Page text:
Thyroglossal Duct Cyst

by Carlo Raj, MD

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    00:01 Hello and welcome to the congenital thyroid pathology that we need to refer to.

    00:07 Just enough information to make sure that you’re able to distinguish one condition from another.

    00:12 Think of this as being an enlargement that you’re going to find in the neck.

    00:16 Here, you have a picture of a child that has such an enlargement.

    00:23 Highly differential could be something like a thyroglossal duct cyst.

    00:26 However, as we continue our discussion, we will further look at other differentials that you want to keep in mind and either rule them in or rule them out.

    00:35 To begin, the thyroid-thyroid development, it is the back of the tongue known as a foramen cecum.

    00:41 It is then migrating down towards… Where you would expect your thyroid gland to be? The beautiful isthmus that you know as being the thyroid.

    00:51 However, anywhere along the migration from the foramen cecum and down to where the thyroid should be located and if there’s a remnant may then be referred to as being a thyroglossal duct cyst.

    01:04 As the fibrous tract, which is the obliterated thyroglossal duct and extends from the pyramidal lobe and that is an important anatomical landmark that you want to pay attention to superiorly to the hyoid bone and may harbour thyroglossal duct cyst anywhere between those regions.

    01:29 Now, when you have such a remnant remaining, is it possible that you may have altered thyroid function? No.

    01:39 You’d have normal thyroid functioning, just as you would with normal thyroid, depending as to exposure.

    01:46 Is it possible that you may then develop cancer in thyroid gland? Sure.

    01:52 Could then the thyroglossal duct cyst, which is a remnant of your thyroid, may give rise to an ectopic thyroid cancer? That is a possibility.

    02:01 Keep that in mind.

    02:03 Careful examination of the anterior cervical region for identification of the pyramidal lobe superiorly to avoid leaving residual thyroid tissue is an important step to assure a total thyroidectomy has been completely and adequately performed.

    02:23 It is important that you at least know the significance of that pyramidal lobe and that this is not just a transient or trivial piece of information.

    02:35 Ectopic thyroid tissue can be found anywhere along the path from the foramen cecum, back of the tongue, down towards it should be by the hyoid bone.

    02:45 It does not alter thyroid function, but, as I mentioned earlier, can give rise to ectopic thyroid cancers.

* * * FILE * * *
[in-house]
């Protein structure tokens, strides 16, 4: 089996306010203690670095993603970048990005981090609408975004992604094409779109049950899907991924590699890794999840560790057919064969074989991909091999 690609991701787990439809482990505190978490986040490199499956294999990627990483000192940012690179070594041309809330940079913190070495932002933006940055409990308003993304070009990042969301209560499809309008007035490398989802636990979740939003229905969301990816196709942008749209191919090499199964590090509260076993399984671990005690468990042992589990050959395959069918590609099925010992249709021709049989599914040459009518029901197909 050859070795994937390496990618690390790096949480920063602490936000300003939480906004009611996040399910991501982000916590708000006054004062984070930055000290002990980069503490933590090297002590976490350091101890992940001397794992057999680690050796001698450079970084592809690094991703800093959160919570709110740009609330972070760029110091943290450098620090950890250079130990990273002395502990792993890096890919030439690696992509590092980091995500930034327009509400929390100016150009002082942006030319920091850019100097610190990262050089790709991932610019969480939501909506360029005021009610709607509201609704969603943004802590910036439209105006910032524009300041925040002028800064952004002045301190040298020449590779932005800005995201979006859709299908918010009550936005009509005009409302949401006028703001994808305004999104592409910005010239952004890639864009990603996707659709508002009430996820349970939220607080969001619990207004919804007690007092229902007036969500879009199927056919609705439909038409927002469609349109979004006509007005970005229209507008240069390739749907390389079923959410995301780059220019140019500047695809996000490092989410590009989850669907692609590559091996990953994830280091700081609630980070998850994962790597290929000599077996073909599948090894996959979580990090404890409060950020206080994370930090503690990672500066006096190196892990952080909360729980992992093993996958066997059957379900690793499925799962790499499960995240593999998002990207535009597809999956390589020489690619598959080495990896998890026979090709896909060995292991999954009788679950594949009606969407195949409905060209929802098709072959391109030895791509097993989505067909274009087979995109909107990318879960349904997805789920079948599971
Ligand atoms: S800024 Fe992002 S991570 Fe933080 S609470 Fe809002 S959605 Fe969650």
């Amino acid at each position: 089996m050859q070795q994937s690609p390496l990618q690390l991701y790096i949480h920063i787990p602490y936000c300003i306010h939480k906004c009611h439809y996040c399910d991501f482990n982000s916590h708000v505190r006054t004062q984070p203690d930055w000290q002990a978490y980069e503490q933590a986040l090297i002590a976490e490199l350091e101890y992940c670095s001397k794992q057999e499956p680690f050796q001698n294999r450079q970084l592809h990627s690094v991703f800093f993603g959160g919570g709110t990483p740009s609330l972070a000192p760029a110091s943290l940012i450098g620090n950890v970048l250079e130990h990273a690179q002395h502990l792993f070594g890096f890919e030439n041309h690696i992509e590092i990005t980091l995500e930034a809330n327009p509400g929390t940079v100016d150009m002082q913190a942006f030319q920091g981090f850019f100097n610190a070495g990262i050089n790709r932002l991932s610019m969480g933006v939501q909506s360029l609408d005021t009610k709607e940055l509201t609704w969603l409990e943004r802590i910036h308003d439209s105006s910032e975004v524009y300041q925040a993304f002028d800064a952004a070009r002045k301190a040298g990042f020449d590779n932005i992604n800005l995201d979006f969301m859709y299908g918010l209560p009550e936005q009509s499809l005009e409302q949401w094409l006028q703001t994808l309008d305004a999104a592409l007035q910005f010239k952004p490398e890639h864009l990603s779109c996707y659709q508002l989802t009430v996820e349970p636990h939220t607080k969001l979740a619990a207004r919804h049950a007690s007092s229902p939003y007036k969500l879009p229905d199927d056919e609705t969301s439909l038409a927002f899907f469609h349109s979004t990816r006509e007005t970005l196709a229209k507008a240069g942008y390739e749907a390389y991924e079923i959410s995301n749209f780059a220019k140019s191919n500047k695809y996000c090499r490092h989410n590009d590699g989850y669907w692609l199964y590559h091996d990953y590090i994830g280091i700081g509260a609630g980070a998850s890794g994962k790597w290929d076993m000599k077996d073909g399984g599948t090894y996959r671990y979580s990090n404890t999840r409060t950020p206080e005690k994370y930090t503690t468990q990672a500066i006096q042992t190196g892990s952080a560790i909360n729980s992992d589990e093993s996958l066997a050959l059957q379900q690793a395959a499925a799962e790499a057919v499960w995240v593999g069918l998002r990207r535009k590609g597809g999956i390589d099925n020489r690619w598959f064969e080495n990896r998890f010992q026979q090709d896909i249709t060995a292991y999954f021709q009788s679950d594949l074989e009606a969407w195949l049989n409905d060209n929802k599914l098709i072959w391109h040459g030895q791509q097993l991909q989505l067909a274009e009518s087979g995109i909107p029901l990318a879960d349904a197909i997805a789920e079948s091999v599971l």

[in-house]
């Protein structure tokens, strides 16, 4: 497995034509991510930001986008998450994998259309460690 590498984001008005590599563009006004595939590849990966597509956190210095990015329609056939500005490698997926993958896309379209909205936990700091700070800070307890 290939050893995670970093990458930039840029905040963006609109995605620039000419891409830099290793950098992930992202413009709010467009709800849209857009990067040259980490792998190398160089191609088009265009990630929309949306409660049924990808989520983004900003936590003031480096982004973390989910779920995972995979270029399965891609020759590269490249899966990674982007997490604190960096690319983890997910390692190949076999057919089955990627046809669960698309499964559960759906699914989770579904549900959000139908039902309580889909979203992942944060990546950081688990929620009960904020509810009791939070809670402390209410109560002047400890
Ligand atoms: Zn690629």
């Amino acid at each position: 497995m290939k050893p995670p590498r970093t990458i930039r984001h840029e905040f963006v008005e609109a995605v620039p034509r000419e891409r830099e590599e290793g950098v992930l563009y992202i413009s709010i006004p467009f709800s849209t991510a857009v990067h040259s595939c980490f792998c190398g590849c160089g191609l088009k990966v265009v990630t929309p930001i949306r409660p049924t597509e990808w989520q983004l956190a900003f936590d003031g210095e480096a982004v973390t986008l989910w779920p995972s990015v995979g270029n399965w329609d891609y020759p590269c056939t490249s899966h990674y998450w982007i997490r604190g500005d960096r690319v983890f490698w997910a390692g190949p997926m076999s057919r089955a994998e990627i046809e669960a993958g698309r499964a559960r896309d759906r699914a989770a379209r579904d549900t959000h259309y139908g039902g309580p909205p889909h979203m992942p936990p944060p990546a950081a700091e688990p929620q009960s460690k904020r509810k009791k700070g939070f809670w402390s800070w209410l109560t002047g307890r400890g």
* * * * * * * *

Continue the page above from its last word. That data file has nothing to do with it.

02:53 Let’s take a look at differentials.

    02:57 A dermoid and sebaceous cysts are tethered to the underlying tissue, whereas when you have a thyroglossal duct cyst upon deglutition, you are going to find this to be moving.

    03:13 Branchial cleft cysts are associated with a sinus tract or fistula.

    03:18 Differential, this is a branchial cleft cyst, usually associated with the sinus.

    03:24 That’s something that you want to keep in mind.

    03:27 Lipomas are superficial, have ill-defined edges.

    03:32 In other words, you’re thinking about subcutaneous tissue and fat with the lipoma.

    03:38 Or if your patient is suffering from, let’s say, some type of infection, may then result in lymphadenopathy cervical and salivary gland tumours would be other differentials that you want to keep in mind whenever you find enlargement in the neck region.

    About the Lecture

    The lecture Thyroglossal Duct Cyst by Carlo Raj, MD is from the course Thyroid Gland Disorders.

    Included Quiz Questions

    1. Ectopic thyroid tissue can be found anywhere along the path of the duct.
    2. It is made up of transitional epithelium.
    3. It forms from the hyoid bone.
    4. It begins at the foramen ovale.
    5. It severely alters thyroid function.
    1. Pyramidal lobe
    2. Foramen cecum
    3. Obliterated thyroglossal duct
    4. Hyoid bone
    5. Extraductal cyst
    1. They are less tethered to underlying structures.
    2. They are associated with a sinus tract.
    3. They are associated with fistula formation.
    4. They are superficial.
    5. They have ill-defined edges.

    Author of lecture Thyroglossal Duct Cyst

     Carlo Raj, MD

    Carlo Raj, MD

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